the WMHU calls that were on the Cooperstown CP; we'll have to
get down that way to hear whether a format swap is also taking
- There's a low-priced station sale to lead off our NEW YORK
report: Barnstable is transferring WFOG (1570 Riverhead) to Five
Towns College for the lordly sum of $72,000. The station on Long
Island's East End has been on and off the air for the last few
years; we heard it in February simulcasting rock sister WRCN
(103.9 Riverhead). Five Towns apparently plans to change the
calls to WFTU, and we presume it will become a student-run station.
That's good news for the students at Five Towns, but we've got
to wonder: with the price that low, did the folks at Polnet make
any attempt to add 1570 to their just-purchased WLIM 1580 down
the road in Patchogue? The stations did simulcast years ago (as
WPAC and WAPC), and the 1570 reaches a considerably larger Polish
community than the 1580 signal (which cost Polnet $850,000!)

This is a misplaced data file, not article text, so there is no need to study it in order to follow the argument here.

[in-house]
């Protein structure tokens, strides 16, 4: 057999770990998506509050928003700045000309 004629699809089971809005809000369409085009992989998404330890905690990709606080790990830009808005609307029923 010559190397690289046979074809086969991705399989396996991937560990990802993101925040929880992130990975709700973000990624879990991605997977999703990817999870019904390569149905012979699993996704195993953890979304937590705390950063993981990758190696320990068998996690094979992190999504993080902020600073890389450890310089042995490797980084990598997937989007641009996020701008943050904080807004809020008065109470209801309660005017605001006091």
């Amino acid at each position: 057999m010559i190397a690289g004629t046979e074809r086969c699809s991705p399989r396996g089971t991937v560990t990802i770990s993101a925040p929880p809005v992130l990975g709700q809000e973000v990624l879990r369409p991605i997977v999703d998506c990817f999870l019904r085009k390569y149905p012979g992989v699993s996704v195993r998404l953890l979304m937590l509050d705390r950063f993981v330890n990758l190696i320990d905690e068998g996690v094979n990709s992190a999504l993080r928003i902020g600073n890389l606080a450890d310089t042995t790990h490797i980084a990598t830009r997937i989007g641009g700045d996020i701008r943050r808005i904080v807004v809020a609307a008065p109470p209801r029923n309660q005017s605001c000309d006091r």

- Going way upstate, we hear a Tuesday format change is planned
at Utica's "Wow FM" (WOWB 105.5 Little Falls/WOWZ 97.9
Whitesboro), now that the stations are owned by Clear Channel.
PD J.P. Marks stays with former owner Ken Roser, helping to run
"Bug Country" (WBGK 99.7 Newport Village/WBUG-FM 101.1
Fort Plain/WBUG 1570 Amsterdam). As of late Monday night, WOWB
and WOWZ were simulcasting Clear Channel's CHR "Kiss"
(WSKS 102.5 Rome); we'll let you know if that turns out to be
a permanent move.
- Also in Utica, Nelson Suggs' Bethany Broadcasting is selling
religious WVVC (100.7) to the Educational Media Foundation, which
owns dozens of religious stations and translators around the
country. The $1.25 million purchase of WVVC gives EMF its first
foothold in New York.
New England Radio Watch, April 30, 1996